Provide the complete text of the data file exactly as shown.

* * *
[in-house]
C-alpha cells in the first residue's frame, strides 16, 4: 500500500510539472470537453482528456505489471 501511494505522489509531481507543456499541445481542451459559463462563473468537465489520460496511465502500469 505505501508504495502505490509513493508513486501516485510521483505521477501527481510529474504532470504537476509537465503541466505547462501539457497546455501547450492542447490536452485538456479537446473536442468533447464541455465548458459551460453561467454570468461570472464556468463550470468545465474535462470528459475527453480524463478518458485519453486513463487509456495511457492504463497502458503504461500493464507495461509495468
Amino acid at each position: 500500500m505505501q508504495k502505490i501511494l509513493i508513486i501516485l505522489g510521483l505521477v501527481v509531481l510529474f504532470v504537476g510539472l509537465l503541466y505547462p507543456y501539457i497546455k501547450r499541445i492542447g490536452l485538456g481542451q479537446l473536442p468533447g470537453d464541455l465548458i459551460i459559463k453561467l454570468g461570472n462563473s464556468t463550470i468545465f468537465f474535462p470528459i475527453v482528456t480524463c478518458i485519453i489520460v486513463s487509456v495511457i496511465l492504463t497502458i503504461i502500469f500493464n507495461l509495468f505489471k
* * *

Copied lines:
[in-house]
C-alpha cells in the first residue's frame, strides 16, 4: 500500500510539472470537453482528456505489471 501511494505522489509531481507543456499541445481542451459559463462563473468537465489520460496511465502500469 505505501508504495502505490509513493508513486501516485510521483505521477501527481510529474504532470504537476509537465503541466505547462501539457497546455501547450492542447490536452485538456479537446473536442468533447464541455465548458459551460453561467454570468461570472464556468463550470468545465474535462470528459475527453480524463478518458485519453486513463487509456495511457492504463497502458503504461500493464507495461509495468
Amino acid at each position: 500500500m505505501q508504495k502505490i501511494l509513493i508513486i501516485l505522489g510521483l505521477v501527481v509531481l510529474f504532470v504537476g510539472l509537465l503541466y505547462p507543456y501539457i497546455k501547450r499541445i492542447g490536452l485538456g481542451q479537446l473536442p468533447g470537453d464541455l465548458i459551460i459559463k453561467l454570468g461570472n462563473s464556468t463550470i468545465f468537465f474535462p470528459i475527453v482528456t480524463c478518458i485519453i489520460v486513463s487509456v495511457i496511465l492504463t497502458i503504461i502500469f500493464n507495461l509495468f505489471k